Free Study Guide for I Know Why The Caged Bird Sings: Book Summary|
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This chapter is beautiful with its detailed descriptions and gracious in its appeal. Angelou’s words are carefully intertwined with "soul food" from the Bible, words that offer hope and justice for the faithful. She succeeds in capturing the spirit of southern black religious fervor with some humor, some skepticism, and a lot of affection. Although her fellow blacks in Stamps are poor and world-weary, they always keep the faith. She finds it ironic that "the meanest life, the poorest existence is attributed to God’s will, but as human beings become more affluent, as their living standard and style begin to ascend the material scale, God descends the scale of responsibility at a commensurate rate."
The faithful black people of Stamps love to gather for tent revivals, where they praise the Lord. As the preachers talk the need to be charitable and about the fairness of heaven, the troubles of the segregated world outside the tent pass away. But once outside the tent, they spy the white folk, and reality quickly comes back to haunt them. As they walk towards home, they all wonder when their Promised Land will come.
This chapter opens on the night of a championship fight. Momma’s store is crowded with people listening to the radio with a personal interest, as if Joe Louis were a brother or a father. Maya thinks that the men act like their entire existence depends on Louis’ victory. In truth, they are counting on the black fighter to help dispel the notion of black inferiority. Fortunately for them, Louis lives up to their expectations by winning. After his victory, the men in Momma’s store rejoice and celebrate the fact that Joe Louis has proven that blacks are not always inferior to whites. They are not, however, eager to travel to their homes, for "it wouldn’t do for a Black man and his family to be caught on a lonely road on a night when Joe Louis had proved that (they) were the strongest people in the world."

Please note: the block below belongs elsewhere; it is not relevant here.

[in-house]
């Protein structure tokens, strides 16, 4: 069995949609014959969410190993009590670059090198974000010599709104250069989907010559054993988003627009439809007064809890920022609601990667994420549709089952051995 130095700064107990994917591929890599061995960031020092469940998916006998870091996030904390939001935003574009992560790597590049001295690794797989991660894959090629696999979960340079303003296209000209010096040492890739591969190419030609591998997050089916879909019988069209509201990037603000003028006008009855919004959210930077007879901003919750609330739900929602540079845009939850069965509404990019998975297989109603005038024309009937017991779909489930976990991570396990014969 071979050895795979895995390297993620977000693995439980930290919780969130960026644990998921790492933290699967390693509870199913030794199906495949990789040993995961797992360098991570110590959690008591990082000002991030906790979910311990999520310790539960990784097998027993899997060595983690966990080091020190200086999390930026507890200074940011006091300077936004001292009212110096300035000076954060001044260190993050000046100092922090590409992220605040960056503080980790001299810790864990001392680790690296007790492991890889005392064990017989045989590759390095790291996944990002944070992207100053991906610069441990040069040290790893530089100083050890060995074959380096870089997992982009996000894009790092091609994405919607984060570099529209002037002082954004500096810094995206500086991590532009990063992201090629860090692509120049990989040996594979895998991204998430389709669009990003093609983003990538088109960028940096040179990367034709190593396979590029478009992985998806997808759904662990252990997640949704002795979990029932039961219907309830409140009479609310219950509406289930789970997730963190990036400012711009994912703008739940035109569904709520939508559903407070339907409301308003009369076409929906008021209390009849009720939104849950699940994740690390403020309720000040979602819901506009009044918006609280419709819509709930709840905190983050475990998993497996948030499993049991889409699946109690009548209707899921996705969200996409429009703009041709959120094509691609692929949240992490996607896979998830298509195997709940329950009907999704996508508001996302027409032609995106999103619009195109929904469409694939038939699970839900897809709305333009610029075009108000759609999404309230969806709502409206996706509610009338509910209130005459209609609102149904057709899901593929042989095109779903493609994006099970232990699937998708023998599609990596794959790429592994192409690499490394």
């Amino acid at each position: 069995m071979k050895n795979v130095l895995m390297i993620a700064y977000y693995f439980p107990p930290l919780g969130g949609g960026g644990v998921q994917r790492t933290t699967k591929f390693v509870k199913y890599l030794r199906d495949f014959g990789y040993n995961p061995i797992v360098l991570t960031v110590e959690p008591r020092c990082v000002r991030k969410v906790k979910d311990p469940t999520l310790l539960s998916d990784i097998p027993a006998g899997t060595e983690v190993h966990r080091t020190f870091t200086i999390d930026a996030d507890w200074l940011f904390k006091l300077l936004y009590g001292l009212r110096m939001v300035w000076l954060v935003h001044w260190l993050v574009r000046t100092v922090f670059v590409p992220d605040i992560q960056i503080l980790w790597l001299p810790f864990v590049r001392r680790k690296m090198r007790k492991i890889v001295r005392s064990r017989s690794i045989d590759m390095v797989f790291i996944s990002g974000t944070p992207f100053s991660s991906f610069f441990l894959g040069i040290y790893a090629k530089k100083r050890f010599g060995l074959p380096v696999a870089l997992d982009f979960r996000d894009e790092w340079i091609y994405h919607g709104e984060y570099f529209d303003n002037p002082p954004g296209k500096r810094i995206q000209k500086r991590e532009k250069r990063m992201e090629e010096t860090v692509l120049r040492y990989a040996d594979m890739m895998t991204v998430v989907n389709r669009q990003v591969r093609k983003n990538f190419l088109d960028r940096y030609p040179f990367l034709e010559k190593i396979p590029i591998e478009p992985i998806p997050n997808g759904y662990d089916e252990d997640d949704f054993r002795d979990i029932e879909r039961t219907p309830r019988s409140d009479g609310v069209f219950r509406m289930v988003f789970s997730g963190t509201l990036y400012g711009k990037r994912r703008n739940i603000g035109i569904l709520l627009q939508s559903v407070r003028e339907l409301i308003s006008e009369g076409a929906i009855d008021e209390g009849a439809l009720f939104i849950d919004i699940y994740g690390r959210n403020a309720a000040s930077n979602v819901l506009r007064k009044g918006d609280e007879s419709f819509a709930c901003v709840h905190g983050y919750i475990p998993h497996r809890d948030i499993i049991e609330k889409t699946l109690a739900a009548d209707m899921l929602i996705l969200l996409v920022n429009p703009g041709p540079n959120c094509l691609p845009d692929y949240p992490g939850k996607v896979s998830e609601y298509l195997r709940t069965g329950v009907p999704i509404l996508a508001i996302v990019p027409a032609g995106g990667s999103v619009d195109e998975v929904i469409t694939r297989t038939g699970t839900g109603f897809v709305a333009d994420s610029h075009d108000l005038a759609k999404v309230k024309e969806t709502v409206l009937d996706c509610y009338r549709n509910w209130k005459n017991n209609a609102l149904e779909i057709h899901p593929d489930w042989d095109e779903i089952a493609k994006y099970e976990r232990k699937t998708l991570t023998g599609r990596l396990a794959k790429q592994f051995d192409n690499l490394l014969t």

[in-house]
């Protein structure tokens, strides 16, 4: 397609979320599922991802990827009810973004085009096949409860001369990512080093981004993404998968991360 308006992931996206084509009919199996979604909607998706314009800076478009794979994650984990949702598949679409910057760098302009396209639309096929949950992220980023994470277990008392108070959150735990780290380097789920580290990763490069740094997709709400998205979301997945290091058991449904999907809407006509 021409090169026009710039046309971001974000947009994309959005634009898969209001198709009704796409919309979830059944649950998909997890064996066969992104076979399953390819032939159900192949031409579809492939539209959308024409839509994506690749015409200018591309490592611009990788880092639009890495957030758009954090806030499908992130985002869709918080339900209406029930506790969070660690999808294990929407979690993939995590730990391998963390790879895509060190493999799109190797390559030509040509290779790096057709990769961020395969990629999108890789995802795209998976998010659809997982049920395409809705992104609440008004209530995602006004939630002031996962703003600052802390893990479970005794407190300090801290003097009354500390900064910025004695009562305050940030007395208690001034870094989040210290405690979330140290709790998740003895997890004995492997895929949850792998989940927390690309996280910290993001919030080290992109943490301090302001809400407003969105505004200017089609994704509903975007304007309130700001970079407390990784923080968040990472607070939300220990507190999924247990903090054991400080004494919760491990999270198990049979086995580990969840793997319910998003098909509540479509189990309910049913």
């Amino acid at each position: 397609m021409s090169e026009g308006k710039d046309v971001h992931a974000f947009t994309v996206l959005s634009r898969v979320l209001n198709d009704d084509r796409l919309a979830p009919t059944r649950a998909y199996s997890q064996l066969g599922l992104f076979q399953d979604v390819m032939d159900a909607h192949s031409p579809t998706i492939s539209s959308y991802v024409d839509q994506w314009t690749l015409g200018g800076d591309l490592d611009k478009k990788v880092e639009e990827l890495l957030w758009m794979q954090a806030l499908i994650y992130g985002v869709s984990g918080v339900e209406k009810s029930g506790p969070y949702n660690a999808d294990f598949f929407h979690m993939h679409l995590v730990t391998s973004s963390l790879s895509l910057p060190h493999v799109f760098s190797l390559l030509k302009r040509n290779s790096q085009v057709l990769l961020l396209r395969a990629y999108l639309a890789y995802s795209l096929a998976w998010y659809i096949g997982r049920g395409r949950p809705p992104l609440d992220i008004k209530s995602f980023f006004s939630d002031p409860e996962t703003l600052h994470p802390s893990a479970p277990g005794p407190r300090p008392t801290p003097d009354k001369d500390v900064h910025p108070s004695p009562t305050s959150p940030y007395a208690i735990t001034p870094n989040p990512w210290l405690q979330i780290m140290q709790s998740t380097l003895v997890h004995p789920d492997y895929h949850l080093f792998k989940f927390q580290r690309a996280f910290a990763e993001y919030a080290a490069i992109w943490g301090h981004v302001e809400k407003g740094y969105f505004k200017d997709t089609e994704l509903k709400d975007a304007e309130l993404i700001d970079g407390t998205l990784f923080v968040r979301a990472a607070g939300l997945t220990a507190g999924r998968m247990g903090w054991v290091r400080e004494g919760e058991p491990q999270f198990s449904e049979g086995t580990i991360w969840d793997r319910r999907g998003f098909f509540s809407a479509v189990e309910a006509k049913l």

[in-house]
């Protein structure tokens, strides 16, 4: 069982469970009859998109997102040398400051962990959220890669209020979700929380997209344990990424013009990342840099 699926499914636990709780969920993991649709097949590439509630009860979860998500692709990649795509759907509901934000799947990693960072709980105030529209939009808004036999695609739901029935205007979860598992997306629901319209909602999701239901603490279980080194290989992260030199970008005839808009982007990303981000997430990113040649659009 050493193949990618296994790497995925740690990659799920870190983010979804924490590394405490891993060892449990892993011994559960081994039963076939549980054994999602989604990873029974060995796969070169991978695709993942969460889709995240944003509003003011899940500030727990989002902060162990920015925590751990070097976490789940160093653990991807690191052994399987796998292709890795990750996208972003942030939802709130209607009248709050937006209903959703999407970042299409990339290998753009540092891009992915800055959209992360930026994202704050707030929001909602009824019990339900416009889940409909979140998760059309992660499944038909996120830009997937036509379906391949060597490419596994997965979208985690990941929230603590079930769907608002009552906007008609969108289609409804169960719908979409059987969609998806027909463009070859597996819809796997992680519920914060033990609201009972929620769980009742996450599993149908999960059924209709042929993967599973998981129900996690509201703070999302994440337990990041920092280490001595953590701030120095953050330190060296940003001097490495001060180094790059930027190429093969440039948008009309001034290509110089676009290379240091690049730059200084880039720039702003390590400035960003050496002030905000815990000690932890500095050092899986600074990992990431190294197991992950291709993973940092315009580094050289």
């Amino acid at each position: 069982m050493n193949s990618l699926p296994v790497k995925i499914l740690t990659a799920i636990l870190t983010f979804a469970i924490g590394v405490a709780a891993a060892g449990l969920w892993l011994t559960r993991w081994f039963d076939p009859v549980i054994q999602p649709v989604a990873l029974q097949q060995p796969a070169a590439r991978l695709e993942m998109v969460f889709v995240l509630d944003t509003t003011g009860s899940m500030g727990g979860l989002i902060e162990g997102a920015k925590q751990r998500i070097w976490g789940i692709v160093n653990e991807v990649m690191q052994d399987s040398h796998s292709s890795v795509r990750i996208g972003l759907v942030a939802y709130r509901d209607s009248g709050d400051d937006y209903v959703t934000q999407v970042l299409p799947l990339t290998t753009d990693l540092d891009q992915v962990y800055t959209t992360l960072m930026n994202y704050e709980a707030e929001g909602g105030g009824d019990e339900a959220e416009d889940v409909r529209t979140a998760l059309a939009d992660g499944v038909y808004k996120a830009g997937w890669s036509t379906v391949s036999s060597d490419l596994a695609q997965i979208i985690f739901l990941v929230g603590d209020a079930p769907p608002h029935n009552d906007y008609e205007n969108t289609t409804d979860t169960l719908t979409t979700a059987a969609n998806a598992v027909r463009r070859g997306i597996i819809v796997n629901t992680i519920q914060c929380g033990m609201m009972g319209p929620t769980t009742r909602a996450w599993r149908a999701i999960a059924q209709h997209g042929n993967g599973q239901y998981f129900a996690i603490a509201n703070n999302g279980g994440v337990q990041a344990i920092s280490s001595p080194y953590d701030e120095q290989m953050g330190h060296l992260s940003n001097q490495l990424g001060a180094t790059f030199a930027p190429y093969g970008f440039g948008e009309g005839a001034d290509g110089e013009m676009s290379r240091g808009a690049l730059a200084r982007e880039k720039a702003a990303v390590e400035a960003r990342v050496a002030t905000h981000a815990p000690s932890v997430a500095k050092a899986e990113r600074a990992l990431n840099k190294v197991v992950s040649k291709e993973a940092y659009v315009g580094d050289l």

This chapter is about identification. The narrator compellingly addresses the need of the blacks, who have been losers for so long, to identify with a winner. If Jo Louis had lost, it would have meant, in the minds of the black men, the fall of their race. It would mean "another lynching, yet another Black man hanging on a tree. One more woman ambushed and raped. A Black boy whipped and maimed. It was hounds on the trail of a man running through slimy swamps. It was a white woman slapping her maid for being forgetful."
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